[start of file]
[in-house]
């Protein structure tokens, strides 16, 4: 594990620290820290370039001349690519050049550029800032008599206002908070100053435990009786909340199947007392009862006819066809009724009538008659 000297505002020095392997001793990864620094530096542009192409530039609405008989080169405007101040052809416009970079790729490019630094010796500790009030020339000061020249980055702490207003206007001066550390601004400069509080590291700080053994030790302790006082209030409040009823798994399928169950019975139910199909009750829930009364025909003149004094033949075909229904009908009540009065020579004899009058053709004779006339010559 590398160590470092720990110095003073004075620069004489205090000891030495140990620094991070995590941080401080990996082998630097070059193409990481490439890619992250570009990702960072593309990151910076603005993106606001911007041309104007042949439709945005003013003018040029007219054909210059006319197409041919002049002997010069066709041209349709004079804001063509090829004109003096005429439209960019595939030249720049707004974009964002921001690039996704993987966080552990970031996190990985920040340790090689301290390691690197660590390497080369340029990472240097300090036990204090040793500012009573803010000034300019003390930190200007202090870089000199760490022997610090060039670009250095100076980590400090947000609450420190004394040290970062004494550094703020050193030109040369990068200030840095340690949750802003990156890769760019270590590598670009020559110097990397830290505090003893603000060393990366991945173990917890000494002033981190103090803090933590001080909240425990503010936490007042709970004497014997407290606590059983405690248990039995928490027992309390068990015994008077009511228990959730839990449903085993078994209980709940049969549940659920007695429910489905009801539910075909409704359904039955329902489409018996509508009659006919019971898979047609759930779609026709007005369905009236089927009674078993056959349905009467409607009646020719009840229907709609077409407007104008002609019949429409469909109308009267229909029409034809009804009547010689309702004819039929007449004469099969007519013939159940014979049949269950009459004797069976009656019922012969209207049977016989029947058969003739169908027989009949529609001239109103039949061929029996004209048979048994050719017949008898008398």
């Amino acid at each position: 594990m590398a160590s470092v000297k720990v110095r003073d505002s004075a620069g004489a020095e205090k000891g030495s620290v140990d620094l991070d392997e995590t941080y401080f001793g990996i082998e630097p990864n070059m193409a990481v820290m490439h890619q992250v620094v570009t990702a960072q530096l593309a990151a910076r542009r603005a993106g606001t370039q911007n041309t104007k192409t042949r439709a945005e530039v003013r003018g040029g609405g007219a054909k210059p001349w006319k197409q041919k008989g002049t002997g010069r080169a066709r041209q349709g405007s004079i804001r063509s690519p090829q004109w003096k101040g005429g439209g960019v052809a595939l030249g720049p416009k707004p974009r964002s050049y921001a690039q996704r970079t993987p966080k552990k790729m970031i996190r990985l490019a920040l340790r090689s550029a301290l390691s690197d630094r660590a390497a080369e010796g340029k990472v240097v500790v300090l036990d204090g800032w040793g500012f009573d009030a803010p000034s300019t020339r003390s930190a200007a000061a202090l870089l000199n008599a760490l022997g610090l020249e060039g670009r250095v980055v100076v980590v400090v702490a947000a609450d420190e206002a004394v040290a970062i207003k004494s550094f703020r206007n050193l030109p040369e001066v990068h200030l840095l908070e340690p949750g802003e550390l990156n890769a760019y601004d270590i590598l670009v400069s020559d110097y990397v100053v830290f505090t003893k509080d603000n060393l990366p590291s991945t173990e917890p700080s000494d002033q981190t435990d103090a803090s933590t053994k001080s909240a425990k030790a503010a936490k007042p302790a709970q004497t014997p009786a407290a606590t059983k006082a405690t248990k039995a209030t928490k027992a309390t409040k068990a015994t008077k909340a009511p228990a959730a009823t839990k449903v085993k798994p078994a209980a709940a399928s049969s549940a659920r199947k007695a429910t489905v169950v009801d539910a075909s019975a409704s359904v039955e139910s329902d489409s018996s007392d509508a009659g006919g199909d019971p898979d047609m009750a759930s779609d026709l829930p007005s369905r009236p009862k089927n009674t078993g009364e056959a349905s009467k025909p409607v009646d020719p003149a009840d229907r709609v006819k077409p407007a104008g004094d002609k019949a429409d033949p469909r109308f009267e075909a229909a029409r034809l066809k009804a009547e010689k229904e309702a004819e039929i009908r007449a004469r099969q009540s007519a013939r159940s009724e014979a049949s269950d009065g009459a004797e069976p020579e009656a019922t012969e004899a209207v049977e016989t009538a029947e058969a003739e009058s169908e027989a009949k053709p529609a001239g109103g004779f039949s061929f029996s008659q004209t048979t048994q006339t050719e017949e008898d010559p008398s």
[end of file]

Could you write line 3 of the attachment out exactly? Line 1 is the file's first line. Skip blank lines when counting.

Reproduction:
């Amino acid at each position: 594990m590398a160590s470092v000297k720990v110095r003073d505002s004075a620069g004489a020095e205090k000891g030495s620290v140990d620094l991070d392997e995590t941080y401080f001793g990996i082998e630097p990864n070059m193409a990481v820290m490439h890619q992250v620094v570009t990702a960072q530096l593309a990151a910076r542009r603005a993106g606001t370039q911007n041309t104007k192409t042949r439709a945005e530039v003013r003018g040029g609405g007219a054909k210059p001349w006319k197409q041919k008989g002049t002997g010069r080169a066709r041209q349709g405007s004079i804001r063509s690519p090829q004109w003096k101040g005429g439209g960019v052809a595939l030249g720049p416009k707004p974009r964002s050049y921001a690039q996704r970079t993987p966080k552990k790729m970031i996190r990985l490019a920040l340790r090689s550029a301290l390691s690197d630094r660590a390497a080369e010796g340029k990472v240097v500790v300090l036990d204090g800032w040793g500012f009573d009030a803010p000034s300019t020339r003390s930190a200007a000061a202090l870089l000199n008599a760490l022997g610090l020249e060039g670009r250095v980055v100076v980590v400090v702490a947000a609450d420190e206002a004394v040290a970062i207003k004494s550094f703020r206007n050193l030109p040369e001066v990068h200030l840095l908070e340690p949750g802003e550390l990156n890769a760019y601004d270590i590598l670009v400069s020559d110097y990397v100053v830290f505090t003893k509080d603000n060393l990366p590291s991945t173990e917890p700080s000494d002033q981190t435990d103090a803090s933590t053994k001080s909240a425990k030790a503010a936490k007042p302790a709970q004497t014997p009786a407290a606590t059983k006082a405690t248990k039995a209030t928490k027992a309390t409040k068990a015994t008077k909340a009511p228990a959730a009823t839990k449903v085993k798994p078994a209980a709940a399928s049969s549940a659920r199947k007695a429910t489905v169950v009801d539910a075909s019975a409704s359904v039955e139910s329902d489409s018996s007392d509508a009659g006919g199909d019971p898979d047609m009750a759930s779609d026709l829930p007005s369905r009236p009862k089927n009674t078993g009364e056959a349905s009467k025909p409607v009646d020719p003149a009840d229907r709609v006819k077409p407007a104008g004094d002609k019949a429409d033949p469909r109308f009267e075909a229909a029409r034809l066809k009804a009547e010689k229904e309702a004819e039929i009908r007449a004469r099969q009540s007519a013939r159940s009724e014979a049949s269950d009065g009459a004797e069976p020579e009656a019922t012969e004899a209207v049977e016989t009538a029947e058969a003739e009058s169908e027989a009949k053709p529609a001239g109103g004779f039949s061929f029996s008659q004209t048979t048994q006339t050719e017949e008898d010559p008398s």